BWW Reviews: Pantages Hosts MEMPHIS, the Musical That Has It All
Winner of the 2010 Tony Award for Best Musical, Memphis is an eye-catching, heart-throbbing musical and fictionalized account of how the music business of the 50s actually changed, and as its lead DJ Huey Carmichael would say, it's "fantastical"! Now on its national tour, Memphis docks at the Pantages for two weeks only through August 12, and the production is thrilling from top to bottom with a great book, great score, sensational direction and choreography and a truly fantastic cast of triple threat actors, singers and dancers. Memphis is one those rare shows that gives the audience a realistic picture of radio and the emergence of television as it took possession of the nation in the early 50s.
Giving Memphis its primary thrust is the interracial love story that emerges between white DJ Huey (Bryan Fenkhart) and black r and b singer Felicia (Felicia Boswell). In 1951 before getting his big break at disc jockeying, Huey hangs around an underground club owned by Felicia's brother Delray (Quentin Earl Darrington). He claims their music is his soul, and, of course, Delray wants him out. When Huey asserts that he will get Felicia on the radio, Delray calls him a whitey out to steal the black man's music. But it doesn't stop here. Huey talks his way into a temporary DJ job, pushes the pulsating music, and becomes number # on the airwaves. Felicia eventually gets on and becomes a local favorite. Delray still objects to her involvement with Huey, as does Huey's upstanding Christian mother (Julie Johnson), who views his dating a black girl, like his boasting, a sin against God. Throughout the story Huey refuses to give up the down home qualities that have made him popular, and when he gets a local gig as announcer of an afternoon TV dance program - not unlike Dick Clark's American Bandstand - serious issues arise. Felicia is sought after by RCA, Huey is offered a national show out of New York, if he agrees to have his black dancers replaced by white ones (as sponsors would otherwise pull out). He refuses, and when he also refuses to be discreet with his love for Felicia by kissing her on the air, he loses the respect of the white audience in Memphis, his ratings and his job. Felicia, black victim that she is, may never have another opportunity at stardom, so goes on to New York without him.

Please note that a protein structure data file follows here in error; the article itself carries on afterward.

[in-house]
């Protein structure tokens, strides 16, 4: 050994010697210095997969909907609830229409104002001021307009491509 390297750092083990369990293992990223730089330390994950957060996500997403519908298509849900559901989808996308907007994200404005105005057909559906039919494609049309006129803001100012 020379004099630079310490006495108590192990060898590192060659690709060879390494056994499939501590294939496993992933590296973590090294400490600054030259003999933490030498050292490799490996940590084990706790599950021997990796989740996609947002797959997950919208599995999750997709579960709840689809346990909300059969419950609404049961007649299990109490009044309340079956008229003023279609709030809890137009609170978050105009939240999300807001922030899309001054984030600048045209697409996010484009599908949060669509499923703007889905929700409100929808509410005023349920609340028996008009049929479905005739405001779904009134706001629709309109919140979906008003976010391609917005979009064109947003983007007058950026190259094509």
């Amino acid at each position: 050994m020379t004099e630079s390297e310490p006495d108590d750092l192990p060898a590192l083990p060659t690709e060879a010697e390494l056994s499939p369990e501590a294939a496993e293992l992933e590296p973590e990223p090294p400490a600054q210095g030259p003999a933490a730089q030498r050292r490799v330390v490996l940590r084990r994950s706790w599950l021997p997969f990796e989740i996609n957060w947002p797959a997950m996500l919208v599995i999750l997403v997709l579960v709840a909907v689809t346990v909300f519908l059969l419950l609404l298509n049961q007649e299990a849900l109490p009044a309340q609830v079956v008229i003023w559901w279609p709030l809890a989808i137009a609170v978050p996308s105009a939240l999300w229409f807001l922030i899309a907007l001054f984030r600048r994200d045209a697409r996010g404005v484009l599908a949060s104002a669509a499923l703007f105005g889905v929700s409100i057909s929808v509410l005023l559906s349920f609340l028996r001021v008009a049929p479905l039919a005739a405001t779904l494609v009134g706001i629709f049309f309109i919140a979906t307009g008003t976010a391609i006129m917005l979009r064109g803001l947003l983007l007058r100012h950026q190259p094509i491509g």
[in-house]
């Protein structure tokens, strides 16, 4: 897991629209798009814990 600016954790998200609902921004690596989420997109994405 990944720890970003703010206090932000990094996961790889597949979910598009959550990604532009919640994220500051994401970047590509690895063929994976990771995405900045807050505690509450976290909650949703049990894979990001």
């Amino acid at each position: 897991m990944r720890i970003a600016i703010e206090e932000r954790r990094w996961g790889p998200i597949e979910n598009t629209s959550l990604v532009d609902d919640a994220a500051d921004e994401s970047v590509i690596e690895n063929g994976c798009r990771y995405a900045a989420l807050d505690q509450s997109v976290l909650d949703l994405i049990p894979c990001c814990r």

The cast, under Christopher Ashley's sharp direction and Sergio Trujillo's ecstatically vibrant choreography, are all terrific. Fenkhart shines as the little guy from nowhere who has the gall to make it big via the American dream, only to be victimized and destroyed by prejudice. His comedic characterization is impeccable. Boswell wins our hearts as the sweet black woman with the big voice. Above anything, she makes Felicia's loyalty her strongest suit. Johnson is fabulous as Gladys, Huey's mom. She is boldly hilarious and knocks "Change Don't Come Easy" out of the park. It is hard to like Delray, but Darrington makes his motivations clear and understandable. Another great singer! Kudos as well to Rhett George as Gator, Will Mann as Bobby who is indeed super with "Big Love" and to the rest of the fine ensemble.
Praise also to David Gallo for his effective set design, Paul Tazewell for bright period costumes, Howell Binkley for superb lighting and Ken Travis for superior sound. They all add greatly to the enjoyment of the brass, the soul that is Memphis. Last, but hardly least, Joe DiPietro has written a tight, taut story that never loses its focus, and David Bryan a sensational musical score, which in its originality, contains all the right ingredients of r and b and rock and roll that were the 50s. A great memorable line from the show describes rock as merely Negro blues sped up.